An Evocative Passage--Anne Rice


Anne Rice has published the second book in her extended novelistic meditation on the Life of Christ. The first, Christ the Lord: Out of Egypt was an unalloyed success at conveying some of the complexities of the childhood of a man who "was like us in all things but sin." The second promises to be more of the same. I haven't read much of it, wishing to savor it in between passages of Gothic Americana (The Sound and the Fury). But I wanted to share a short excerpt from very early on that exemplifies the style that Ms. Rice has chosen for these works.

from Christ the Lord: The Road to Cana
Anne Rice

I looked at them, the two, lying there as if they were children asleep, amid the heap of stones, and not enough blood between them, really, not enough blood for the Angel of Death even to stop and turn and take notice of them.

Rolling, spare, simple, evocative, lush, and lovely. Trimmed down, to the point and carefully crafted. The story rolls on in sentence after sentence that exhibit this same quality.

I think one of the things that astounds me is this Anderson-like simplicity after the baroque excesses of the Witches novels, the Lestat sequence, and the Ramses book. Ms. Rice has taken care here to produce prose that seeks to evoke its inspiration--straightforward and still poetic, like many of the parables Jesus told.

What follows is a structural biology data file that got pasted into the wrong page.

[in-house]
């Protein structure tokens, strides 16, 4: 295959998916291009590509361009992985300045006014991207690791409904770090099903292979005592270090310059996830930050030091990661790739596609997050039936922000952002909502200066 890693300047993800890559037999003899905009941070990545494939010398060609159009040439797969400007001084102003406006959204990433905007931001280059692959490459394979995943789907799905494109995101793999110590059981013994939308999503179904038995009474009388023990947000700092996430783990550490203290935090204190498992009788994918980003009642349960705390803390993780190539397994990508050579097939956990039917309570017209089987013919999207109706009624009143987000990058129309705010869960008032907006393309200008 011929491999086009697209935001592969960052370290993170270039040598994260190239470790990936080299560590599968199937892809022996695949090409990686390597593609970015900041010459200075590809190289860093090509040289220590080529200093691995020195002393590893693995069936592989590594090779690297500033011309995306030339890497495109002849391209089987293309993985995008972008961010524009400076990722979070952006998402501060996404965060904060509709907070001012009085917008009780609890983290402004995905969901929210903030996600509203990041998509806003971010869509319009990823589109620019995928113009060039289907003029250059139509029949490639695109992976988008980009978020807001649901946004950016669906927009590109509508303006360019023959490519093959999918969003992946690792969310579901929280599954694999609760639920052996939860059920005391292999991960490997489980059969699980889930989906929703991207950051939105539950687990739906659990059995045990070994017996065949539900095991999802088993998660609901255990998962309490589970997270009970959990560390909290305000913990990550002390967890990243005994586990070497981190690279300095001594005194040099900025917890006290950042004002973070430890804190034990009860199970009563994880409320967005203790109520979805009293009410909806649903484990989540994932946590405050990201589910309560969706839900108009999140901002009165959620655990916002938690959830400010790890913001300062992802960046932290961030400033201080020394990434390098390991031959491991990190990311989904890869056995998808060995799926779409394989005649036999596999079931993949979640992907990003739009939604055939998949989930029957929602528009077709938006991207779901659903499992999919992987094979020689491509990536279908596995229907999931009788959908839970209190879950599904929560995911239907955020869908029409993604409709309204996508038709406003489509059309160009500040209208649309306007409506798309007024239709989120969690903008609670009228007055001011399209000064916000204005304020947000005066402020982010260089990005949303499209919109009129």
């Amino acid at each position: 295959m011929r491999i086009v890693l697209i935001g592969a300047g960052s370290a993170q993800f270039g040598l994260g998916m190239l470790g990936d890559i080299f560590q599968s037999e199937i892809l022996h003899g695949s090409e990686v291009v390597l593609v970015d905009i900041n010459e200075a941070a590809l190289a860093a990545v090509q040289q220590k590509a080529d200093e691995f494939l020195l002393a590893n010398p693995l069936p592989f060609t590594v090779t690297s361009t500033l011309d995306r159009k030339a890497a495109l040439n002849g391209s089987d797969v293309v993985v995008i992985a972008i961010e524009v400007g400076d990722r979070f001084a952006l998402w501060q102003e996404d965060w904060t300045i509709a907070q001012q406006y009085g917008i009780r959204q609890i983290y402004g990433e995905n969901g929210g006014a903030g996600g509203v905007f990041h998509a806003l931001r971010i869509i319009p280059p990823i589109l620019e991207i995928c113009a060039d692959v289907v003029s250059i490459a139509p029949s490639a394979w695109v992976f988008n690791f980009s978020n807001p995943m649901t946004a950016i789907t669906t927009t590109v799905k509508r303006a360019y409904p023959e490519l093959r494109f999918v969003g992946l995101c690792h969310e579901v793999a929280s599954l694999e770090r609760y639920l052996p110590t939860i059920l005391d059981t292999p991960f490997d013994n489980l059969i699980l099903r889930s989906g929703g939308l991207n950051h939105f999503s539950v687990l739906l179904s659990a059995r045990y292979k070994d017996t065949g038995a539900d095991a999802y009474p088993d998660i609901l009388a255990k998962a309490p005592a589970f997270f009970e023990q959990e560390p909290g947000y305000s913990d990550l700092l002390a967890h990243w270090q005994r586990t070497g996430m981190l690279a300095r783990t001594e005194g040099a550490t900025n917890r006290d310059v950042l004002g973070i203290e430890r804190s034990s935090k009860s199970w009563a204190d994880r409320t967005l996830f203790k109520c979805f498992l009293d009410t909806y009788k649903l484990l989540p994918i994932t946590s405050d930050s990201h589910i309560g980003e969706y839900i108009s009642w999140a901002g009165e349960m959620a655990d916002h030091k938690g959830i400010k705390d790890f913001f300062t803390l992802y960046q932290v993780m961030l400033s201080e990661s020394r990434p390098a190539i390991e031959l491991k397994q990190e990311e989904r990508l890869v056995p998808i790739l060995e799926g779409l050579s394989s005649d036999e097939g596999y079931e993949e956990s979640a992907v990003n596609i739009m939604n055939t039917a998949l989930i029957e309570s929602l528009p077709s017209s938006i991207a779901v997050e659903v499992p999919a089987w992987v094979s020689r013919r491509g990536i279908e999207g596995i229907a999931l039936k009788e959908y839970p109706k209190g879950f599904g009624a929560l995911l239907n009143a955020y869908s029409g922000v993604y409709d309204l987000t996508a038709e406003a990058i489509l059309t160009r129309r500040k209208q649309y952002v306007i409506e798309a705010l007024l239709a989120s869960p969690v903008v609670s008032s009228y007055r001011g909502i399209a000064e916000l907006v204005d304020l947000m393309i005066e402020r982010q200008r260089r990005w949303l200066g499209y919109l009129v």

While it isn't the Passion narrative (one is to hope that that is at least two books away) this will make for fine end-of-Lent reading.

I have said before, and will say again, undoubtedly, in a world full of Sam Harrises , Richard Dawkinses, and Philip Pullmans, it is a pleasure and a relief to come across a novelist who is trying to write something worthwhile and powerful for the reader seeking substance. This series is a departure from all of her previous material and as such, it represents a risk to her. Not much of one, as her other books remain in print and sell well and will support her for some time to come, but she risks her huge fan base and her continued profitability and ability to hand on to a publisher. Like Mel Gibson, she is fashioning a work that is demanded by heart and soul, and it is up to readers like us to support this work. I ardently pray that Ms. Rice's work affects the hearts and minds of some of the fans of the previous books and moves them to explore the beauty of Jesus Christ, Lord, Savior, Friend and Companion. If it is possible for you to do so, you might think of buying this book and sharing it with the next person you see reading Kim Harrison, Anne's previous novels, or other books which, while occasionally fun and entertaining, have as an end escape into unreality. What Ms. Rice is trying to create is an escape into ultimate reality.

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This page contains a single entry by Steven Riddle published on March 13, 2008 6:29 AM.

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